All the experts agree the host should have just as much fun as everyone else. If the host is stressed, guests will feel that vibe and it will impact their experience. And if you’ve planned ahead and stayed organized, you shouldn’t have any last-minute fires to put out. So let go and enjoy the party. After all, it’s the holidays and you’re with the people you care about. What’s not to enjoy?

Get the Dish

A key ingredient to a great party is great food. The owners of three popular restaurants offered up their top picks for a memorable holiday dish.

Dressler’s pan-seared black grouper with sautéed Brussels sprouts, fingerling potatoes, apple wood smoked bacon, and shallot-herb buerre blanc

Jon Dressler, who co-owns Dressler’s in Huntersville with wife Kim, recommends his pan- seared black grouper. “It’s very popular and very well-received,” he says. Not only that, but this delicious plate is fairly easy to make.

Ingredients for fish:

2 8-ounce fillets of grouper

2 tablespoons olive oil

Kosher salt

1 shallot, minced

1/2 cup chicken stock

1/4 cup chopped parsley

2 sprigs of thyme

2 ounces butter

Method for fish:

Season the grouper fillet on both sides with kosher salt. In a medium hot pan add olive oil. When the oil is hot, place fish in pan and cook on one side until a golden brown crust has formed. Flip the fish over and turn heat down to medium. Now add the shallots, chicken stock, parsley, and thyme, reduce the stock to half then turn off the heat. Add the butter and stir in until a nice sauce has formed.

Ingredients for Vegetables:

8 ounces Brussels sprouts

8 ounces fingerling potatoes

2 ounces smoked bacon

Blanch Brussels sprouts and fingerling potatoes in salted water until tender. After they are cooled, cut the Brussels sprouts in half and slice the fingerling potatoes into slivers. Brown the bacon in a sauté pan then remove. Keep the fat in the pan and add the Brussels sprouts and potatoes. Cook until sprouts and potatoes have brown crispy edges, and then add the cooked bacon.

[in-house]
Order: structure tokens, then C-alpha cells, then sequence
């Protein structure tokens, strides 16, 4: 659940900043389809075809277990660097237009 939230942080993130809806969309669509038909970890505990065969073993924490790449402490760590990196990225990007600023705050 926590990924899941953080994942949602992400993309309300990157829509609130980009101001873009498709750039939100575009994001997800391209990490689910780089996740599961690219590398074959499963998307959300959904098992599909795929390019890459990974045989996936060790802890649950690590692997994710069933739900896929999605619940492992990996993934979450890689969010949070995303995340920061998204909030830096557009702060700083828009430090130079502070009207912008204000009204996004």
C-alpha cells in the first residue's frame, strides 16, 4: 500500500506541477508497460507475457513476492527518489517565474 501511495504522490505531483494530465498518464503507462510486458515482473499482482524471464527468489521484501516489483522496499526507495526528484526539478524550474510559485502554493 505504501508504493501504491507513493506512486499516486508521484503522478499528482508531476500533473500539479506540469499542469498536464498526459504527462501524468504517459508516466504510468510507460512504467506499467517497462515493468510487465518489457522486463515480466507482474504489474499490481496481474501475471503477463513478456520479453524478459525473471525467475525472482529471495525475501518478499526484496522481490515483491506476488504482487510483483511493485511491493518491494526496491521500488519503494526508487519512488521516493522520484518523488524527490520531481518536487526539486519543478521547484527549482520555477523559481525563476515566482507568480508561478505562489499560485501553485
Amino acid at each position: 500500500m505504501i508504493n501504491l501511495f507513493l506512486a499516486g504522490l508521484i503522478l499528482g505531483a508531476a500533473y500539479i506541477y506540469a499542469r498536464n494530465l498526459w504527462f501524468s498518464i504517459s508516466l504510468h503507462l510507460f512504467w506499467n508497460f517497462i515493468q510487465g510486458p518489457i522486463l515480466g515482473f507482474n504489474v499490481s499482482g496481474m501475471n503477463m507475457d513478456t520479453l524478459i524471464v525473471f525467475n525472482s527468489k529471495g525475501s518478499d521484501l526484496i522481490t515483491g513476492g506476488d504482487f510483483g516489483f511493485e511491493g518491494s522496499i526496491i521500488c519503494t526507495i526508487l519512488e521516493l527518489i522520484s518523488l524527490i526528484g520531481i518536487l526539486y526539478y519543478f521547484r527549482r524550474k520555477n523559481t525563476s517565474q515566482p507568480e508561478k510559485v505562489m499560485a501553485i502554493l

To Plate:

Arrange vegetables in the center of the plate. Put the sautéed fish on top and spoon the sauce over the fish and vegetables.

Choplin’s Sweet Potato Casserole

Wes Choplin, owner of Choplin’s in Cornelius, says his restaurant serves a sweet potato casserole that is very similar to what his grandmother made. Unlike most recipes that call for marshmallows on top, this dish features a delectable flaky crust. “It was one of my favorite things to eat growing up,” he says.

Fillings

4 40-ounce cans sweet potatoes (drained)

5 eggs

1 pound brown sugar

2 tablespoons vanilla extract

1/2 pound melted butter

Topping

2 cups corn flakes

2 cups chopped pecans

1 cup all-purpose flour

1/2 cup melted butter

1/2 pound brown sugar

For the filling, combine all ingredients in filling column and mix with hand mixer until smooth. Place filling in a deep 13 x 9 baking dish. For the topping, combine all ingredients in topping column. Mix with spoon until the mixture is moist and holds together slightly when squeezed by hand. A little more melted butter may be added to achieve this. Sprinkle the topping over the filling and press gently. Bake in a preheated 350 degree oven for 45 minutes to 1 hour or until internal temperature is 165 degrees.

Café 100’s Turkey Panini

Jay Hill, owner of Café 100 in Huntersville, says chef Matthew Lynch created his restaurant’s easy-to-make turkey panini dish, which is always a hit during the holidays. “You can try it at home without being a professional chef,” Hill says.

2 slices thick cut sourdough bread

2 slices provolone cheese

6 ounces roasted turkey

2 ounces cranberry relish

2 tablespoons honey

1 cup dried cranberries

Submerge 1 cup dried cranberries in boiling water to reconstitute, let stand for an hour. Drain and add 2 tablespoons honey. Pulse blend in food processor until spreading consistent. Spread cranberry relish evenly on sourdough bread and butter both sides of panini. Add turkey. Place press for 5 minutes at 420 degrees.